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What is PTSD?

Today we are going to discuss Post Traumatic Stress Disorder, or PTSD. This is a term that most of us are familiar with; however today we will discuss its true definition as well as signs and symptoms of the disorder.

The Department of Veterans Affairs defines PTSD as an anxiety disorder, not a normal response to an event that can occur after you have been through a traumatic event. This anxiety disorder involves specific mental and physical changes.  This traumatic Man with a medalevent can be something you see or experience and you may have felt your life was in danger. You may have also felt out of control in these situations. You may continue to feel other symptoms years after these events. Some of these other symptoms may include strong and unwanted memories of the event, nightmares, intense guilt or worry, angry outbursts, feeling “on edge,” and avoiding thoughts and situations that are reminders of the trauma.

When we speak of “trauma”, this can mean different things. Most people traditionally think of “trauma” as war. At one time people who suffered from PTSD were considered “shell-shocked” or thought to have “battle fatigue”. PTSD not only affects combat Veterans, but also people who suffered from flood or fire, assault, abuse, rape, kidnapping, a serious accident, or a natural disaster.

One of the signs and symptoms of PTSD is avoidance which would include feeling emotionally “numb” or not caring about anything that you normally would have cared about prior to the traumatic event. It also includes not being able to remember parts of the traumatic event. It could even include a lack of interest in things you once enjoyed. Some people tend to avoid things, places or people that remind them of the event.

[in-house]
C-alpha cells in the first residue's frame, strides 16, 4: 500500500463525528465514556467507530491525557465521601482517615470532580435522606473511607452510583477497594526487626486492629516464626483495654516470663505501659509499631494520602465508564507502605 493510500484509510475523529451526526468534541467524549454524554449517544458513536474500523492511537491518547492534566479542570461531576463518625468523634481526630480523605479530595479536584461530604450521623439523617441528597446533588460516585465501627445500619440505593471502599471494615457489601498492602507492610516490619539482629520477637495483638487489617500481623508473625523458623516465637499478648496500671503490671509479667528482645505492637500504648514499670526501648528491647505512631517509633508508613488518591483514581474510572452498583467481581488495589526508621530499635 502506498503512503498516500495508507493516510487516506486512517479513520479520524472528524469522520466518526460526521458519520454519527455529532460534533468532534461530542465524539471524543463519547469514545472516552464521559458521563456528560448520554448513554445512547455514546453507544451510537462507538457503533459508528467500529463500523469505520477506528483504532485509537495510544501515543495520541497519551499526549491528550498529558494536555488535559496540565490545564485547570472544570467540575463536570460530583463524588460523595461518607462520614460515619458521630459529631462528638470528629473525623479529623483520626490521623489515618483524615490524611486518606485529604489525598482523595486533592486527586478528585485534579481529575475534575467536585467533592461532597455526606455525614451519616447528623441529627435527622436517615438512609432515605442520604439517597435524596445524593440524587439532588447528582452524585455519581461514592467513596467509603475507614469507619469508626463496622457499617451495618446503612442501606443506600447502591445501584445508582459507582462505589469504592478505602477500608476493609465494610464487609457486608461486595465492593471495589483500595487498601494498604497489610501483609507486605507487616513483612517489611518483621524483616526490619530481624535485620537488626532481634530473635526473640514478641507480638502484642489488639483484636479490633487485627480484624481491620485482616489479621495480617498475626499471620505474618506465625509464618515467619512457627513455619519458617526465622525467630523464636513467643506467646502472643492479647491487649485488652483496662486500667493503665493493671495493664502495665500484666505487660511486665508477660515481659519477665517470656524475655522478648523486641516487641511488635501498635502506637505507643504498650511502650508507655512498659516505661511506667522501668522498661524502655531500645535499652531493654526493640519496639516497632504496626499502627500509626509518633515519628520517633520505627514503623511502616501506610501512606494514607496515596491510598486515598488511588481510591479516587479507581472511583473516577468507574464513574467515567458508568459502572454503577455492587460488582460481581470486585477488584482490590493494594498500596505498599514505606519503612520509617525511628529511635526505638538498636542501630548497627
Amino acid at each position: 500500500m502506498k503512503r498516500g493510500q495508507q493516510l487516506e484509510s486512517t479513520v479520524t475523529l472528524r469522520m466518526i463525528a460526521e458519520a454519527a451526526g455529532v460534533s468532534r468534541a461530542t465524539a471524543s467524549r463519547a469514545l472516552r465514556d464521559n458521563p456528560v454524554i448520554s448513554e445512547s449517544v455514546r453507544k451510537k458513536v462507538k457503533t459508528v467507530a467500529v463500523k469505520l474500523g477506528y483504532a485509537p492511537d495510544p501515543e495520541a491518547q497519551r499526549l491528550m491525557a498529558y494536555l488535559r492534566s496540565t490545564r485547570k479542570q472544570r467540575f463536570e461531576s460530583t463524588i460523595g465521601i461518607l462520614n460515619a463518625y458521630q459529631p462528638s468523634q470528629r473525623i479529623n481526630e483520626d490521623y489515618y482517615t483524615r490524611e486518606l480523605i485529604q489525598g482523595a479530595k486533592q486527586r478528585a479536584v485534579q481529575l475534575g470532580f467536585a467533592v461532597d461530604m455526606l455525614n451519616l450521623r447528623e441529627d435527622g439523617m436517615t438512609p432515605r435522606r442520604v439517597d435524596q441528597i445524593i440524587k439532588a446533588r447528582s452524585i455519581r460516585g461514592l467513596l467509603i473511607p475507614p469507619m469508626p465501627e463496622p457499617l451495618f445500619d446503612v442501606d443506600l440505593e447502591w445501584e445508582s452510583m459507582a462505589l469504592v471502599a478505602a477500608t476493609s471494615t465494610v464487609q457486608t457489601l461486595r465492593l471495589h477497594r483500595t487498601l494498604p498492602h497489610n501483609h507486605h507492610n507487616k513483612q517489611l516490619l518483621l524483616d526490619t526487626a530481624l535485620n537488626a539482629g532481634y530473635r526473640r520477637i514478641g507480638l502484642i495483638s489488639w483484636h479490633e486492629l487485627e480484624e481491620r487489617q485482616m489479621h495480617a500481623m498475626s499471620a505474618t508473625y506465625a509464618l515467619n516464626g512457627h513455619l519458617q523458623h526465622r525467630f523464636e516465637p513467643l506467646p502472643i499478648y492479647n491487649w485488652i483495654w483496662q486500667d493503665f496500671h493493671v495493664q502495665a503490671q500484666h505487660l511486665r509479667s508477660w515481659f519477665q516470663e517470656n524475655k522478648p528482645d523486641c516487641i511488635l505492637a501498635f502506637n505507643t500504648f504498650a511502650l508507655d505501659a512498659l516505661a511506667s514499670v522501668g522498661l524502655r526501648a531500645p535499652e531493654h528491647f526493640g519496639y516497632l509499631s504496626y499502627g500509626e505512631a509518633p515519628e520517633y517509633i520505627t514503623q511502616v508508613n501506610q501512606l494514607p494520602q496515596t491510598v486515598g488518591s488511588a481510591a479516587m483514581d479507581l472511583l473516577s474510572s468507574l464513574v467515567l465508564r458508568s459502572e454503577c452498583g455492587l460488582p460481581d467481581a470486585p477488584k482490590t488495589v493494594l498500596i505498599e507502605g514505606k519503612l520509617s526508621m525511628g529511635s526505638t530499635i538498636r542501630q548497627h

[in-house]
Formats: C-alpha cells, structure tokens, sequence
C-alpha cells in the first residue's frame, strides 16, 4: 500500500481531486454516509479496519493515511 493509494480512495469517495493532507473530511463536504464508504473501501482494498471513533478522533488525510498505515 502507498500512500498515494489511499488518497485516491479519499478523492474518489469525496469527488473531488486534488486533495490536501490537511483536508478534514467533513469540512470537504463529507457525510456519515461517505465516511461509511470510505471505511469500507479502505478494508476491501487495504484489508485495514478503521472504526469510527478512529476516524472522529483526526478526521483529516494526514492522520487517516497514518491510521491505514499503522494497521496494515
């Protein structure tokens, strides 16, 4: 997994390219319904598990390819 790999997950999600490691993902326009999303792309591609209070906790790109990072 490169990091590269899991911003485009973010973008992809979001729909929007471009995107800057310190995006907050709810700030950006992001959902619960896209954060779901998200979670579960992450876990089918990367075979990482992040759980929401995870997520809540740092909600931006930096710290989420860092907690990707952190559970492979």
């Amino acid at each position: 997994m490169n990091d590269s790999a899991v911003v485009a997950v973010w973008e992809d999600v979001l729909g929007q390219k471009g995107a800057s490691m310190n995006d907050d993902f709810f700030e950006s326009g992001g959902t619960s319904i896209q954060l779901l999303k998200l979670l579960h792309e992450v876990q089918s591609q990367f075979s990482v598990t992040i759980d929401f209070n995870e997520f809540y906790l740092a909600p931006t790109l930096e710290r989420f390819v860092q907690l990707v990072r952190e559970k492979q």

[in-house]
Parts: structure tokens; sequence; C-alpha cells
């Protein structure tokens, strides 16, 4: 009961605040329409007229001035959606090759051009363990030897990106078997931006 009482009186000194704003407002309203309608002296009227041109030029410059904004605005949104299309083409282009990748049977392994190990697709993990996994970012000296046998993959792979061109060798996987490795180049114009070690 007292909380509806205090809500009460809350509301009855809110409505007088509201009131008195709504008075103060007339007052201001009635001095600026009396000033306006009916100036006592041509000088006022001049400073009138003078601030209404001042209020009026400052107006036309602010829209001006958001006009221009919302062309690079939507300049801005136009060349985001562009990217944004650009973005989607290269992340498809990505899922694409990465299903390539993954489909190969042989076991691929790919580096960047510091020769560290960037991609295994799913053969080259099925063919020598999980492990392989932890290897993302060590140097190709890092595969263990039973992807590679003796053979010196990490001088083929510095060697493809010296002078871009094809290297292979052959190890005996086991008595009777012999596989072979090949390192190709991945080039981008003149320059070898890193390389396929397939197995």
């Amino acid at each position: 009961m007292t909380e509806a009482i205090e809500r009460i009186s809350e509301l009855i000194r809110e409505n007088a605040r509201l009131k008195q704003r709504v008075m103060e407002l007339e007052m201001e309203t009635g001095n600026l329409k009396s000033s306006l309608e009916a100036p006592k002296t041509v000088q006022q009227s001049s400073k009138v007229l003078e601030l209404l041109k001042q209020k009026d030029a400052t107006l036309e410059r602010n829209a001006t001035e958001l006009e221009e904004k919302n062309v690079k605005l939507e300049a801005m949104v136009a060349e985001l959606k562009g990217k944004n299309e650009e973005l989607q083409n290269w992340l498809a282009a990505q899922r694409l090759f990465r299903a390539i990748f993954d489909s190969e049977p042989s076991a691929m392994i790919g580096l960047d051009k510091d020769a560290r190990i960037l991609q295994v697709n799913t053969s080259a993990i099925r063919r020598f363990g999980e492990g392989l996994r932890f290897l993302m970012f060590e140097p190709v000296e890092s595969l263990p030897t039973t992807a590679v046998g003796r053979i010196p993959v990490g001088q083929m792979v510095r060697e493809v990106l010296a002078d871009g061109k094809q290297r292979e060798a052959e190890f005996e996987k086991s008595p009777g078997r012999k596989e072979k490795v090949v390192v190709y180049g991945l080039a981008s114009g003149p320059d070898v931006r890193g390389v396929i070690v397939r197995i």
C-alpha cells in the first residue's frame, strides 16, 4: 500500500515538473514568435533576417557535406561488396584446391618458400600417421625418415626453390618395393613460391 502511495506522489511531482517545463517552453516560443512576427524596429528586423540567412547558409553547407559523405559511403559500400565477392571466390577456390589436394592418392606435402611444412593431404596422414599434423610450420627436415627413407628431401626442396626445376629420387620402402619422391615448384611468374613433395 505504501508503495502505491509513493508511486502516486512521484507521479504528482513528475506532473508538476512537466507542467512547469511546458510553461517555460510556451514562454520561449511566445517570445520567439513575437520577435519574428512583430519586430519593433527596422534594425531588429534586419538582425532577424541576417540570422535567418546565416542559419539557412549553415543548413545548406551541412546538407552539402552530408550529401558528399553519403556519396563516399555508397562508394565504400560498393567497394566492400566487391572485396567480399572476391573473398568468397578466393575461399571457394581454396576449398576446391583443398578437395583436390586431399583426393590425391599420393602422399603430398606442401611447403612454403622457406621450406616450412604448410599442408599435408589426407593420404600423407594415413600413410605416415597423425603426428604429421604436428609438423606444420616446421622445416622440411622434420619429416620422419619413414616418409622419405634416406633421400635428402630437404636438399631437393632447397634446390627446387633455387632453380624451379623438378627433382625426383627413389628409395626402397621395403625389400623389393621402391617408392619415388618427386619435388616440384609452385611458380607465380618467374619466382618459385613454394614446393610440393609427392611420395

Another sign or symptoms would be arousal issues. This includes difficulty concentrating, being hyperaware of your surroundings, feeling irritable or even having angry outburst. Some people also have issues with sleeping , with trouble falling or staying asleep.

You may also have “survivor’s guilt” about the event. This may cause increased anxiety, stress, and tension.

Some people experience just a few of the signs or symptoms while others experience all of them. In the upcoming blogs we will discuss how the severity of these signs and symptoms relate to a percentage of service connection for Veterans.

Please remember that this is a condition that is treatable. If you feel you suffer from PTSD, there is help available. If you don’t know where to start or feel you suffer from PTSD due to a military experience, you may want to contact a law firm that is able to help. The attorneys and staff at Jan Dils, Attorneys at Law specialize in this area and are able to help. Call toll free at 877-526-3457. Or Tell us about your case now.

 

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